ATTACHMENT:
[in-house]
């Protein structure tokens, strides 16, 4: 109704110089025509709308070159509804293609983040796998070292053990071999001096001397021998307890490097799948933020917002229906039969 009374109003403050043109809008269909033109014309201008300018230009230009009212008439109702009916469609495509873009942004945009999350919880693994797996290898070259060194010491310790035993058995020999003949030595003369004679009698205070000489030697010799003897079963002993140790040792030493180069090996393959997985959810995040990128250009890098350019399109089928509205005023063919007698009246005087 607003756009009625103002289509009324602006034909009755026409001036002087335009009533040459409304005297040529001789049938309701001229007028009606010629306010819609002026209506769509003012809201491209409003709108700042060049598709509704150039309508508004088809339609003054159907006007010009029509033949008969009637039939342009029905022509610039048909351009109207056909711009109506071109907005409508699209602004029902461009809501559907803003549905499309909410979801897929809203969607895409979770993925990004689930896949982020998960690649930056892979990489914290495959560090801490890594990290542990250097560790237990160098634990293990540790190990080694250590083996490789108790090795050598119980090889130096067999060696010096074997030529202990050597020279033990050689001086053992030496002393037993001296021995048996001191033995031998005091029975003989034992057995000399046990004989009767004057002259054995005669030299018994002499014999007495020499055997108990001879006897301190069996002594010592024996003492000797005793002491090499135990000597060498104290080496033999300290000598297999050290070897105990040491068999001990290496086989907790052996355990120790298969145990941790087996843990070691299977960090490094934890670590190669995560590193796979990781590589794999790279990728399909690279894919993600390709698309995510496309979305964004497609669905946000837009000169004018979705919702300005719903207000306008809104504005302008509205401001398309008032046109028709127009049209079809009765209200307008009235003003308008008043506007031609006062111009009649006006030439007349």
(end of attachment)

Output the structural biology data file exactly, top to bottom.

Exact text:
[in-house]
């Protein structure tokens, strides 16, 4: 109704110089025509709308070159509804293609983040796998070292053990071999001096001397021998307890490097799948933020917002229906039969 009374109003403050043109809008269909033109014309201008300018230009230009009212008439109702009916469609495509873009942004945009999350919880693994797996290898070259060194010491310790035993058995020999003949030595003369004679009698205070000489030697010799003897079963002993140790040792030493180069090996393959997985959810995040990128250009890098350019399109089928509205005023063919007698009246005087 607003756009009625103002289509009324602006034909009755026409001036002087335009009533040459409304005297040529001789049938309701001229007028009606010629306010819609002026209506769509003012809201491209409003709108700042060049598709509704150039309508508004088809339609003054159907006007010009029509033949008969009637039939342009029905022509610039048909351009109207056909711009109506071109907005409508699209602004029902461009809501559907803003549905499309909410979801897929809203969607895409979770993925990004689930896949982020998960690649930056892979990489914290495959560090801490890594990290542990250097560790237990160098634990293990540790190990080694250590083996490789108790090795050598119980090889130096067999060696010096074997030529202990050597020279033990050689001086053992030496002393037993001296021995048996001191033995031998005091029975003989034992057995000399046990004989009767004057002259054995005669030299018994002499014999007495020499055997108990001879006897301190069996002594010592024996003492000797005793002491090499135990000597060498104290080496033999300290000598297999050290070897105990040491068999001990290496086989907790052996355990120790298969145990941790087996843990070691299977960090490094934890670590190669995560590193796979990781590589794999790279990728399909690279894919993600390709698309995510496309979305964004497609669905946000837009000169004018979705919702300005719903207000306008809104504005302008509205401001398309008032046109028709127009049209079809009765209200307008009235003003308008008043506007031609006062111009009649006006030439007349």